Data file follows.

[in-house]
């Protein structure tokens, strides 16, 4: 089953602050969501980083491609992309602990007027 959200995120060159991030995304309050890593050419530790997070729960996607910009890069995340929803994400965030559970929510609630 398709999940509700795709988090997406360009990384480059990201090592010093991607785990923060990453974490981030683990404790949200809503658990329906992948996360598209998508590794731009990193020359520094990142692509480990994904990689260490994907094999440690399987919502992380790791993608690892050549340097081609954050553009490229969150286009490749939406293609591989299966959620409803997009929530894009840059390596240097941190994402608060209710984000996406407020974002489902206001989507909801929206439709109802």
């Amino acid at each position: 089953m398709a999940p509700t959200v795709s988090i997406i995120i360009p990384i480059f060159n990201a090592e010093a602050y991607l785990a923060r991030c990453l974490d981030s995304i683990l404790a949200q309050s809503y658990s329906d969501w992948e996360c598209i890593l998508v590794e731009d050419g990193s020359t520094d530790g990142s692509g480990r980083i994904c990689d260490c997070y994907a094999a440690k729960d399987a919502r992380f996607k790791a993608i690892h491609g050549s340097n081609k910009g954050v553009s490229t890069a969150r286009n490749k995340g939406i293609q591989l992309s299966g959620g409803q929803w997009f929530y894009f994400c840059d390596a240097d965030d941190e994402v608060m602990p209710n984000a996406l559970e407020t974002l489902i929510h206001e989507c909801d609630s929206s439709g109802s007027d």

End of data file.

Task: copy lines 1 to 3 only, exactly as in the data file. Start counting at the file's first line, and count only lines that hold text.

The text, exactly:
[in-house]
């Protein structure tokens, strides 16, 4: 089953602050969501980083491609992309602990007027 959200995120060159991030995304309050890593050419530790997070729960996607910009890069995340929803994400965030559970929510609630 398709999940509700795709988090997406360009990384480059990201090592010093991607785990923060990453974490981030683990404790949200809503658990329906992948996360598209998508590794731009990193020359520094990142692509480990994904990689260490994907094999440690399987919502992380790791993608690892050549340097081609954050553009490229969150286009490749939406293609591989299966959620409803997009929530894009840059390596240097941190994402608060209710984000996406407020974002489902206001989507909801929206439709109802």
């Amino acid at each position: 089953m398709a999940p509700t959200v795709s988090i997406i995120i360009p990384i480059f060159n990201a090592e010093a602050y991607l785990a923060r991030c990453l974490d981030s995304i683990l404790a949200q309050s809503y658990s329906d969501w992948e996360c598209i890593l998508v590794e731009d050419g990193s020359t520094d530790g990142s692509g480990r980083i994904c990689d260490c997070y994907a094999a440690k729960d399987a919502r992380f996607k790791a993608i690892h491609g050549s340097n081609k910009g954050v553009s490229t890069a969150r286009n490749k995340g939406i293609q591989l992309s299966g959620g409803q929803w997009f929530y894009f994400c840059d390596a240097d965030d941190e994402v608060m602990p209710n984000a996406l559970e407020t974002l489902i929510h206001e989507c909801d609630s929206s439709g109802s007027d």